Above: A Buckeye found in Sandilands Provincial Forest, 15 June, 2012. Photo by Larry de March

The white stripe on all four wings of the White admiral make this species easily identifiable, even at a distance. In other parts of North America there are other colour forms including the Red-spotted purple on which the white stripes are completely lacking. White admiral numbers are variable and sometimes they can be abundant with groups found puddling on moist soil patches or on animal droppings along forestry roads. This inhabitant of deciduous forests has one primary generation per year with the first adults usually appearing in early June. There is usually a smaller second generation later in the summer. The caterpillars, which as they get bigger do a terrific impersonation of bird droppings, feed on poplars and birch.

Above: These White admirals were sharing a Wolf scat meal with an Eyed brown (left) and a Northern Pearly-eye (right). - Sandilands Provincial Forest, 02 July, 2014. Photo by Larry de March

Above: This White admiral caterpillar is easily mistaken for a bird dropping. Whiteshell P.P., 03 Aug., 2013. Photo by Larry de March

The Viceroy is well known in biological circles as a Batesian mimic of the Monarch butterfly. A Batesian mimic has a similar colour and pattern as a species which is either toxic or unpalatable to predators. The smaller Viceroy can be told from the Monarch most easily by the thin dark line cutting across the hind wings. Just to confuse observers, this line is sometimes missing and other differences in the wing pattern have to be used for identification. Viceroys are typically found near water or other moist area where two generations of caterpillars, camouflaged as bird droppings, feed on leaves of willows and poplar.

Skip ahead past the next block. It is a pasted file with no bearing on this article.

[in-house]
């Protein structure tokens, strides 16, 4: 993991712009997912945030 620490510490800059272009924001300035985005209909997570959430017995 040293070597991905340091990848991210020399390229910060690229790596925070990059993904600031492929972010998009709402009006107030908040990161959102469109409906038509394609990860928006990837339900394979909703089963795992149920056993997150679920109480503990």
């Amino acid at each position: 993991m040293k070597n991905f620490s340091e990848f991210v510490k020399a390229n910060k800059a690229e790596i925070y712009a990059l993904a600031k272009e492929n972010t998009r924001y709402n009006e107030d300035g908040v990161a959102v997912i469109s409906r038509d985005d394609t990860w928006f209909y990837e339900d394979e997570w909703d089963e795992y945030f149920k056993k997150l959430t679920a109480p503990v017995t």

Above: Viceroy photographed in Agassiz Provincial Forest, 02 July, 2017. Photo by Larry de March

The Monarch is arguably the most iconic butterfly in North America, familiar to most people whether or not they take a specific interest in butterflies. Its long migrations and overwintering in the millions in the mountain forests of Mexico are well known. It occurs not only in North America but also in Central and South America, Hawaii, Australia and a few other places. Monarchs migrate into Manitoba mostly in June and lay their eggs on at least four species of milkweed on which the caterpillars feed. The milkweed sap contains cardenolides which are retained by both the caterpillar and adult Monarch, making them bad-tasting and toxic to predators. The second generation, which matures in late summer is the one which migrates south. These can be found almost anywhere where milkweeds grow, though their numbers vary considerably from year to year.

Above: This Monarch, photographed in Winnipeg, 10 Sept., 2009, will have migrated to Mexico. Photo by Larry de March

Above: Monarch caterpillars are familiar to anyone who grows milkweed in their garden. - Winnipeg, 21 June, 2006. Photo by Larry de March